How companies are earning the commuteBusinesses are increasingly seeking to lease buildings with high-quality amenities to help lure employees away from home offices. Photo: iStock

How companies are earning the commute

Landlords are being forced to work harder than ever to attract tenants back to commercial leases. In the wake of the pandemic, they are competing to “earn the commute” or, in other words, making it worthwhile for workers to travel to their offices.

Enticing people who have grown accustomed to working from home back to a workplace is no small feat.

Today’s low unemployment market has handed workers more power to pick and choose the right job. So if the office is inconvenient to access by public transport or doesn’t offer the right amenities, employers risk losing staff to other businesses with a better offering.

A prime location and a quality fit-out are crucial for today’s landlords, says Josh Tebb, head of Victorian metro office leasing at JLL.

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Demand for office space is set to continue as COVID-19 recedes further into the background. Photo: iStock

“Tenants don’t care so much whether or not offices are cheap at the moment, it’s all about the quality because it’s all about the talent.

“We’ve all got accustomed to working from home, so there needs to be some reason for us to come in – to collaborate, to socialise, for efficiencies.

“It’s a very competitive jobs environment so if you don’t like where you work or where it’s located, you don’t go into the office and you start to be less tied into the culture of the business you work for. And you can get more money to move because that’s the state of things.”

An attractive lease deal helps, but for businesses trying to retain staff and attract new talent, a building fit-out that goes the extra mile is more important.

Virtual meetings and the occasional face-to-face have helped most teams preserve their culture throughout the pandemic, but now businesses are focused on making up lost ground. Organisations are searching for buildings with a variety of spaces to bring their people together and inspire teamwork.

Collaboration areas such as auditoriums, training rooms, business lounges and even rooftop barbecue and dining spaces are very much in demand, says Tim Molchanoff, head of office leasing, Australia and New Zealand, at Cushman & Wakefield.

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Areas conducive to collaboration are very much in demand. Photo: iStock

“There is a bigger focus on the office ecosystem to encourage workplace participation,” he says.

“Post-COVID demand is less about office space per se, but more about a better experience – with an importance on leveraging an ecosystem of work environments, with increased flexibility, a better work-life balance and focus on employee wellbeing, as well as increasing the share of knowledge between staff.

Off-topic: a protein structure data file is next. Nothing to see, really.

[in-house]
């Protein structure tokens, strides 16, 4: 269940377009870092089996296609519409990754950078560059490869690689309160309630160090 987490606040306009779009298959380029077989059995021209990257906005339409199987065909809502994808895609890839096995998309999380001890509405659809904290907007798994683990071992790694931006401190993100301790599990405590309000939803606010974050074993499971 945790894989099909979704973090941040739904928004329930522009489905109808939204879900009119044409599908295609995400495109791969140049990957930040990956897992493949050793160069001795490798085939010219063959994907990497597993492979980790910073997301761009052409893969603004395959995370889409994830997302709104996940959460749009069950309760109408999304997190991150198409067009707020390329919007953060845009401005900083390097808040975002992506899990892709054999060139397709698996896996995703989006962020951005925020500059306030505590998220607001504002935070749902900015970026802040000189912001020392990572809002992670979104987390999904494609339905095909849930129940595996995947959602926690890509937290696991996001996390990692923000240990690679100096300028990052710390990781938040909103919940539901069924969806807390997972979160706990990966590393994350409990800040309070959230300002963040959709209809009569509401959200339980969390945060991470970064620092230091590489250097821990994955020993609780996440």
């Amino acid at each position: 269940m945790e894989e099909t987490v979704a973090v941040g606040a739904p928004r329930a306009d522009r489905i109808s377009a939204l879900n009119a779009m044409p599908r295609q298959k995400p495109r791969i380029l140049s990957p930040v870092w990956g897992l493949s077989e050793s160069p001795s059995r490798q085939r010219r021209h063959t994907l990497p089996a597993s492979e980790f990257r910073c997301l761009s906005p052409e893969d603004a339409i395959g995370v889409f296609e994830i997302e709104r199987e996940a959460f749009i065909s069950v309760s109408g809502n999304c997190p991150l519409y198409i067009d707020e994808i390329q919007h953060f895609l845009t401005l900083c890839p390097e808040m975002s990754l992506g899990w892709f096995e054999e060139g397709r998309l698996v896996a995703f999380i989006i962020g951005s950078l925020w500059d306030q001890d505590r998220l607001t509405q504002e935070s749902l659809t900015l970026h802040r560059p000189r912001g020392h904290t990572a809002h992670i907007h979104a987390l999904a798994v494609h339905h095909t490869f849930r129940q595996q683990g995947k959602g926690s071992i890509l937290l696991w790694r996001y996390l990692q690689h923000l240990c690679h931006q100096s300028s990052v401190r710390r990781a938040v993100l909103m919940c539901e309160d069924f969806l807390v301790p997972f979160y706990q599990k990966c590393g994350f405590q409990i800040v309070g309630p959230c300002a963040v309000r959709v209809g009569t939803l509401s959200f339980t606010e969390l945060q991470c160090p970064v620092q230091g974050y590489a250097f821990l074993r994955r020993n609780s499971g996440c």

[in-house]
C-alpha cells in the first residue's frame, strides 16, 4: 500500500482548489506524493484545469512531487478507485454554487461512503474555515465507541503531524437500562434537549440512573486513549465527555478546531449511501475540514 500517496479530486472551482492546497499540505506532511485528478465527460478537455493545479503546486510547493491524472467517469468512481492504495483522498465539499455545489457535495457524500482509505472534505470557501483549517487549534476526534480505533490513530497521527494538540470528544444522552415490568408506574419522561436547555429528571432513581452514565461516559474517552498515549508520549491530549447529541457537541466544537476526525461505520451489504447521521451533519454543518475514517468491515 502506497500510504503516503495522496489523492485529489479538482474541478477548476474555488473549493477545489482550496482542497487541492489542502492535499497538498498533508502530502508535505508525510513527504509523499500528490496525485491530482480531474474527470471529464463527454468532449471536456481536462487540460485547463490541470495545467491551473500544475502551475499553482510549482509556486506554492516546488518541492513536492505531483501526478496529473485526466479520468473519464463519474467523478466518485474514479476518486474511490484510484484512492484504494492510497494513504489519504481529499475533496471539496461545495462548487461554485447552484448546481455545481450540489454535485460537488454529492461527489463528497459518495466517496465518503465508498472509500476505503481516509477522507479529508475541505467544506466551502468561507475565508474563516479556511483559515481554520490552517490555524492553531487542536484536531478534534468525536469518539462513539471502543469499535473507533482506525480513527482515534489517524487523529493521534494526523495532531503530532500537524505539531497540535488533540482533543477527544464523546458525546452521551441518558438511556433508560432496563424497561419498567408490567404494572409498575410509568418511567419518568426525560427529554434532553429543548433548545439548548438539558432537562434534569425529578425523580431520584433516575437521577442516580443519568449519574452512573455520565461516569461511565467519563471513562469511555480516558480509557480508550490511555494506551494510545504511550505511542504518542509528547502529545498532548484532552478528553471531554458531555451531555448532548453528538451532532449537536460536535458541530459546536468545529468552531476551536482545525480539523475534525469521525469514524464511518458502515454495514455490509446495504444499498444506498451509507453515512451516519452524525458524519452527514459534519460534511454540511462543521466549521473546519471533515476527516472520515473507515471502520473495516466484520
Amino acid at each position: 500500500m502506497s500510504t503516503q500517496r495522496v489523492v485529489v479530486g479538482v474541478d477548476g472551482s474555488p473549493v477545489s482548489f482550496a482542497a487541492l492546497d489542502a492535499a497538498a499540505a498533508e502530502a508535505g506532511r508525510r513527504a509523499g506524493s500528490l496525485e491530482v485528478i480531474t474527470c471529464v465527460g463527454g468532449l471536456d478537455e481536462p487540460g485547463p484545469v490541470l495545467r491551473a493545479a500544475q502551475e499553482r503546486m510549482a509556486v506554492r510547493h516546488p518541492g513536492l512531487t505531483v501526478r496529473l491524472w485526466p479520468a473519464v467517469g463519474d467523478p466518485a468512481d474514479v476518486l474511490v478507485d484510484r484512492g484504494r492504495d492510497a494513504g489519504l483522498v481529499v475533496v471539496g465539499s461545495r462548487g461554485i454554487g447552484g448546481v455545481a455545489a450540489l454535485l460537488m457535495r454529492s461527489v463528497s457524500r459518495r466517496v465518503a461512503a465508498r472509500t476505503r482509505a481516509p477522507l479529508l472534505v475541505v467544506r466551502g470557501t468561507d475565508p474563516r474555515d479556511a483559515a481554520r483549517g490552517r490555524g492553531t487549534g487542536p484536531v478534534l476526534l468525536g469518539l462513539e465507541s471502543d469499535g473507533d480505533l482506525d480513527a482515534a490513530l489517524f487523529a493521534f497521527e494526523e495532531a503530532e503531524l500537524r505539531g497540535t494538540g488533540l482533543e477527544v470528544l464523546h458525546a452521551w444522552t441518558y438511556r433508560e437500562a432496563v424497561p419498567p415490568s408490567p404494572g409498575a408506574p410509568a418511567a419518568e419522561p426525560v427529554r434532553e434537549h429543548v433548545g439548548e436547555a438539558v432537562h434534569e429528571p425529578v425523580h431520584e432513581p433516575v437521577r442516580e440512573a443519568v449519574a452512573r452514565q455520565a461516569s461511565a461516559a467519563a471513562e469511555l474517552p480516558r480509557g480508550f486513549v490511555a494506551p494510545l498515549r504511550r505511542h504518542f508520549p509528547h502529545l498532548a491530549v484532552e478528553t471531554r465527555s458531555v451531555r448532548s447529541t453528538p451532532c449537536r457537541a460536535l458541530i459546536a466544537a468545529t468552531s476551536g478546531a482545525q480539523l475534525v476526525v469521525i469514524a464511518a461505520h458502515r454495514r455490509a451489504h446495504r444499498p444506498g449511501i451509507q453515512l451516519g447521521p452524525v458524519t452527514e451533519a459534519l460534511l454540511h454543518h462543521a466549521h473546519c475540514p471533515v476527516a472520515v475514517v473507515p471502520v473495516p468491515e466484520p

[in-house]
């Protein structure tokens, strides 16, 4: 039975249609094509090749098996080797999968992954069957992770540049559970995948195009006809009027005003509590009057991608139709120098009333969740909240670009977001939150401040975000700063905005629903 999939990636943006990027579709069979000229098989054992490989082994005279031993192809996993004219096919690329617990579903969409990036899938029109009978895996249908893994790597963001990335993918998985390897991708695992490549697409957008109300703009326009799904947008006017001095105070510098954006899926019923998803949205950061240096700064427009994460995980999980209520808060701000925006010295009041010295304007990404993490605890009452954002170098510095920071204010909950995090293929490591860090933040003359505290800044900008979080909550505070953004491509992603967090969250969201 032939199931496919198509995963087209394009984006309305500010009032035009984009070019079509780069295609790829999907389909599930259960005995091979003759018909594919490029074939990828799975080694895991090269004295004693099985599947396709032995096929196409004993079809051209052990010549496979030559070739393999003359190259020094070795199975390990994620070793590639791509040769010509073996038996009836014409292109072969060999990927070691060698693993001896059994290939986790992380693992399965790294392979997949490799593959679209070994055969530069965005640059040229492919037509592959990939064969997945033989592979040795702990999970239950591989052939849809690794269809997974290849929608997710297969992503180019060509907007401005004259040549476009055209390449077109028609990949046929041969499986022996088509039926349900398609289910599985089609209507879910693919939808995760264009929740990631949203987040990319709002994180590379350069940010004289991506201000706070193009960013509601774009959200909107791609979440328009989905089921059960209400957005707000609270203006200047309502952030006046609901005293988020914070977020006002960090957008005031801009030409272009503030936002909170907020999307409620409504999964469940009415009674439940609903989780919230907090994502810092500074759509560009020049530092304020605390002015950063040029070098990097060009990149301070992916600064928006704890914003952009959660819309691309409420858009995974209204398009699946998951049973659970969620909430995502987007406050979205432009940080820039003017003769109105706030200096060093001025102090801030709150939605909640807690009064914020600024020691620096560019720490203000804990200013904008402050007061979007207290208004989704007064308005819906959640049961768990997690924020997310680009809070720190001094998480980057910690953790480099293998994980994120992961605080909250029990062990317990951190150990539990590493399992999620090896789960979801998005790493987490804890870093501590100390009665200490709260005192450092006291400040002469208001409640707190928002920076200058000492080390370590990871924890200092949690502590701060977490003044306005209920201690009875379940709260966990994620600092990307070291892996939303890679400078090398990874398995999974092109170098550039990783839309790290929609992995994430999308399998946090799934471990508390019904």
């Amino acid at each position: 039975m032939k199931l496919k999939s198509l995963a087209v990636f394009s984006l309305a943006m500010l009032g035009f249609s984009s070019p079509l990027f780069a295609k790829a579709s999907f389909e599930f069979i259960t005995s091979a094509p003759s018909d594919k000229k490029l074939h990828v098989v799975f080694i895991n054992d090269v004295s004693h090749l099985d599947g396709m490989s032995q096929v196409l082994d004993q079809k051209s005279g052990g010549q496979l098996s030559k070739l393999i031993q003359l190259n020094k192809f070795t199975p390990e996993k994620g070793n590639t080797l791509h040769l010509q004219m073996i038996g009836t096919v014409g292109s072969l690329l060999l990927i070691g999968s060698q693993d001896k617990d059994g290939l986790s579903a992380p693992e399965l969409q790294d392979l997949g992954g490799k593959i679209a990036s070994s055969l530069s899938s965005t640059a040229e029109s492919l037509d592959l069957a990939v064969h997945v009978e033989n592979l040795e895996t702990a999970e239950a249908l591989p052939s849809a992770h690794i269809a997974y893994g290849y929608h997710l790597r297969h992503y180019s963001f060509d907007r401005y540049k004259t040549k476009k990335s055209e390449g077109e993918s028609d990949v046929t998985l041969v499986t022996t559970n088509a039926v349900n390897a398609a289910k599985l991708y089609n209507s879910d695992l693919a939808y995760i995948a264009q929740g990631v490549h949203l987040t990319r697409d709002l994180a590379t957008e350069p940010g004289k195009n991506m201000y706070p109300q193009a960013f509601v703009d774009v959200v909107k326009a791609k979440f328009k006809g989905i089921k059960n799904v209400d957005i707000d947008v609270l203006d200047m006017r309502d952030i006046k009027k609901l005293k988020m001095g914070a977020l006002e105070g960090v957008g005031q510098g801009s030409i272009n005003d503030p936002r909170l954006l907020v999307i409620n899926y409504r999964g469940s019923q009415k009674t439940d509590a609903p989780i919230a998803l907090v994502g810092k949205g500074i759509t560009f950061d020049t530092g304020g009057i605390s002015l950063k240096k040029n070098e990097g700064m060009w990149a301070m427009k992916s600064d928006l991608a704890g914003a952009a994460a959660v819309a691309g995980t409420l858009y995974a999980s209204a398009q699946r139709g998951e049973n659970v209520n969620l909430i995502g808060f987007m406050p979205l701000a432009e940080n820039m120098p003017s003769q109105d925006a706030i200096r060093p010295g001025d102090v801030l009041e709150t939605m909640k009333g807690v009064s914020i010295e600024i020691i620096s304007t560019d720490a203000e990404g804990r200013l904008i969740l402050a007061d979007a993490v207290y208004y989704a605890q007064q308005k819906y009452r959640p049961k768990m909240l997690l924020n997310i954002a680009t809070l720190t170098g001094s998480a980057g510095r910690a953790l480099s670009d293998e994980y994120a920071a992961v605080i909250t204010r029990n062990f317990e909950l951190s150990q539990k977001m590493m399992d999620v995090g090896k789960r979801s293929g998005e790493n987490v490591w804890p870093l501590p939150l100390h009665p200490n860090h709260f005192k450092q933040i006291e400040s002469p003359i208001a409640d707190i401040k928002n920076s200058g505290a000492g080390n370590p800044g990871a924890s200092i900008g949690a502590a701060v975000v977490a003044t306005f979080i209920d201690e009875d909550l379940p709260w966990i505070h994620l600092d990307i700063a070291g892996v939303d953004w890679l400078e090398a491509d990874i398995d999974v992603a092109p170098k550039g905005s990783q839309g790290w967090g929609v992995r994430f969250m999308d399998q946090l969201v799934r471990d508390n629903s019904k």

“To attract and retain talent, tenants continue to seek buildings with quality end-of-trip facilities and amenities, as well as premium locations, car parking and public transport options,” he adds.

“Furthermore, access to better network connectivity, equipment and ergonomic workspace is more important than ever.”

National vacancy rates increased ever so slightly in the six months to January this year, up from 11.9 per cent to 12.1 per cent, Property Council of Australia figures show.

But the rise reflects new offices coming onto the market rather than a dip in supply, says Ken Morrison, council chief executive.

“The reality is that most CBD businesses continue to see the office as integral [to] their future and that is reflected in the increased demand for office space over the past six months,” he says.

A nationwide hesitancy to return to business as usual was expected, particularly as companies figured out what their office requirements were into the future. Agents are accordingly offering shorter lease terms, but have been surprised by large businesses taking out long-term leases.

One example is dentsu Australia, part of the global marketing and advertising agency, signing a seven-year deal for a Cremorne office in Melbourne at just under 5000 square metres.

Tebb says the relocation was driven by finding a new building with room to grow, but also with health and wellbeing facilities, such as top-of-the-line air purification technology.

“Everyone keeps telling me that post-COVID it’s all about short-term and flex, but we’re dealing with major global corporates who are taking long-term views on their physical office space,” he says.

Demand for office space is set to continue as COVID-19 recedes further into the background. This is especially the case for Melbourne – the city hardest hit by pandemic lockdowns in Australia – where a total of 45,560 square metres of office space has been taken up by new leases. Property Council of Australia figures for February 2022 also show the city posting the second strongest demand for CBD office space just behind Perth.

To read more,  access the digital edition of the June 2022 office leasing feature here.

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